South Africa is caught up in the midst of a
diabetic epidemic. There are currently approximately 6.5 million people with
diabetes countrywide. The highest prevalence of diabetes is among the Indian
population in South Africa (11-13%) as this group has a strong genetic
predisposition for diabetes. This is followed by 8-10% in the coloured
community, 5-8% among the black population and 4% among the white population.
The medical complications of diabetes are
related to a number of risk factors, most importantly, blood sugar control and
blood pressure control. In general there is a lack of knowledge as to the
long-term effects of uncontrolled diabetes. The medical complications affect
the eyes, heart, peripheral circulation, nervous system and the kidneys.
cause of blindness
“Diabetic related eye disease is a major
cause of irreversible blindness and is the leading cause of blindness in the
working age group. Recent advances in technology and drug treatments have meant
that ophthalmologists have been able to treat blinding conditions more
effectively than ever before, however prevention is better than cure,” says Dr
Stephen Cook, an ophthalmologist from East London with a special interest in
Countries that have a screening programme
for diabetic retinopathy have shown a decrease over time in the level of sight
threatening diabetic retinopathy (STDR). South Africa has not had a screening
programme until this year.
The Ophthalmological Society of Southern
Africa (OSSA) has developed and implemented a screening system that is designed
to work in South African conditions. The system was developed from insights
gained from the pilot project in the Buffalo City area. The system makes use of
the internet to facilitate a database and patient tracking capability. This
makes the results accessible to healthcare providers wherever the person with
diabetes may choose to go.
Diabetic eye disease has been shown to
correlate with other organ damage and to be predictive of the future risk of
serious events, such as stroke and heart attack. This makes it important for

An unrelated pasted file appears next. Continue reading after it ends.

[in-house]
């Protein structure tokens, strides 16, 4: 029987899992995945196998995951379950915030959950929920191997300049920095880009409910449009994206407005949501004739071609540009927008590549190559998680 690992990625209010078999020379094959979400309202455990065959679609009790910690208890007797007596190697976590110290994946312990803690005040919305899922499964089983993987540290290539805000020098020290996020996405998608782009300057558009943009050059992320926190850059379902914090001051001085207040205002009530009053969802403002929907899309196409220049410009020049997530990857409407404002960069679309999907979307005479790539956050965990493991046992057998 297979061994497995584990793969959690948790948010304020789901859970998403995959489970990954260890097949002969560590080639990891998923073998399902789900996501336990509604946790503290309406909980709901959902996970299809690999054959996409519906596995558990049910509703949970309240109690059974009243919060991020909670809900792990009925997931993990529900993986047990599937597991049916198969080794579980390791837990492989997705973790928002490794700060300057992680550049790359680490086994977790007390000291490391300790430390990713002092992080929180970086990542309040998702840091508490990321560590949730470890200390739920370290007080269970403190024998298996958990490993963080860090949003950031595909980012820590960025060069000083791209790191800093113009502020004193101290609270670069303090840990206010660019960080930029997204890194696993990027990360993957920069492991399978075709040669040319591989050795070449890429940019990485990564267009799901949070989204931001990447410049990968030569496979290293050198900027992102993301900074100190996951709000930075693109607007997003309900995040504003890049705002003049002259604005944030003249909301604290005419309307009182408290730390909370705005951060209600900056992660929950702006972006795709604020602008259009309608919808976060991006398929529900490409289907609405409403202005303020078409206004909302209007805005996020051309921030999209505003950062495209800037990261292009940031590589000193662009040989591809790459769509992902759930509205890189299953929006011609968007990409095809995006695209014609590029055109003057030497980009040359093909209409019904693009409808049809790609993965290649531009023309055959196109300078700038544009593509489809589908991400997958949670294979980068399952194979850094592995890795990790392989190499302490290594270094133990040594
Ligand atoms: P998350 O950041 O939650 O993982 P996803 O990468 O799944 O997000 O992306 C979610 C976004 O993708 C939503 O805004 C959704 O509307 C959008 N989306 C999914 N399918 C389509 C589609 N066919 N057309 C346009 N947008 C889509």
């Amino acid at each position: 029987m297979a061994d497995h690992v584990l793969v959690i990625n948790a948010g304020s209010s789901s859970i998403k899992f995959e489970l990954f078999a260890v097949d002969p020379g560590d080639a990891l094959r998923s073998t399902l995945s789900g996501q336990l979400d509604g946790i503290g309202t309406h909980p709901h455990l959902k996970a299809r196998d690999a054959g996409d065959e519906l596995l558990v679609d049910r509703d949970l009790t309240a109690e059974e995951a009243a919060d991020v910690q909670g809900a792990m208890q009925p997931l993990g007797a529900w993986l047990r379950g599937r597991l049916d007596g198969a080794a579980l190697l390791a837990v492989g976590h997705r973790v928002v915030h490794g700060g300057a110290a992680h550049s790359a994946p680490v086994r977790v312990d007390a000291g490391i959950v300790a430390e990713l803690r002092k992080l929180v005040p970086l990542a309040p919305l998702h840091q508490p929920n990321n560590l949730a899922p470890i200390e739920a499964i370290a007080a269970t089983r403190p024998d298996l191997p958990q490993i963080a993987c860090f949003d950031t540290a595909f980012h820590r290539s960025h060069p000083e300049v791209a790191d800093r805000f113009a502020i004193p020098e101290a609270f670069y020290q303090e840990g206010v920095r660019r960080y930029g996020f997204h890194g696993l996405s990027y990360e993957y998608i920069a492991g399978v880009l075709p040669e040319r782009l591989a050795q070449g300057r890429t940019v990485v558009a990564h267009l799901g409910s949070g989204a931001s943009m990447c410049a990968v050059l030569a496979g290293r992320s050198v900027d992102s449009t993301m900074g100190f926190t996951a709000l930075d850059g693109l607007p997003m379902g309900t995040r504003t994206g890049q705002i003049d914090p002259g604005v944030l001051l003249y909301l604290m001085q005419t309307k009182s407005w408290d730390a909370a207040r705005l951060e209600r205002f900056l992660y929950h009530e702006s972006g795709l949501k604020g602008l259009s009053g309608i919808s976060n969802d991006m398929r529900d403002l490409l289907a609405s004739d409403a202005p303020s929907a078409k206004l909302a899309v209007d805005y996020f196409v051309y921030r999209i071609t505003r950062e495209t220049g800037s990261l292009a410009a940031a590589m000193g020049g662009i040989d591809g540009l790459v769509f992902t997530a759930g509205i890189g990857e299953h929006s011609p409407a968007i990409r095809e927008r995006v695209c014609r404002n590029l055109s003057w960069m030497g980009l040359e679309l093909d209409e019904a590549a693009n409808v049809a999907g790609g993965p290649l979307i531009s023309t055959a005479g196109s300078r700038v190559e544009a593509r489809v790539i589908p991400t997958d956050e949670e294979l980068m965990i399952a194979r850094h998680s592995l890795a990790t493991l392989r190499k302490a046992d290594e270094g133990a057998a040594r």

healthcare providers to have the full picture and know the ‘” score” when
advising their patients.
“The key to the screening system is to
empower the person living with diabetes to know their “score” in the fight
against diabetic disease related eye damage,” says Dr Cook.
He explains that a patient held record has
been developed for the programme that acts as a communication tool to all
parties involved, for example the patient, their family, their GP etc.
The record contains the grading system for
the level of retinopathy: (R) and Maculopathy: (M), with numeric scores
increasing with severity. This makes it really easy to understand. It also
incorporates a risk calculator for future disease. This has been developed by
Prof E. Steffanson from Iceland. This calculator is available at
www.riskafrica.co.za . The patient held record contains all of the definitions
necessary to understand the grading system for diabetic and hypertensive retinopathy.
The “score” and systemic risk provide a
great incentive to modify the lifestyle factors in order to reduce the chance
of eye disease and systemic disease.
Workshops have been held to train
Optometrists, GP’s and Ophthalmologists to use the system. This means that
there are places that you can go to get your score and find out about future
Symptoms of diabetic retinopathy can
or double vision
lights, which can indicate a retinal detachment
veil, cloud, or streaks of red in the field of vision, or dark or floating
spots in one or both eyes, which can indicate bleeding
or blank spots in the field of vision
If you know a person with diabetes, help
them to know their score by downloading the calculator and speaking to their
optometrist, GP or ophthalmologist regarding the results, and how to best
manage their condition to avoid any loss of vision.
For more information or to find an
ophthalmologist near you, go to the OSSA (Ophthalmological Society of South
Africa) website at www.ossa.co.za or call 012 343 8920.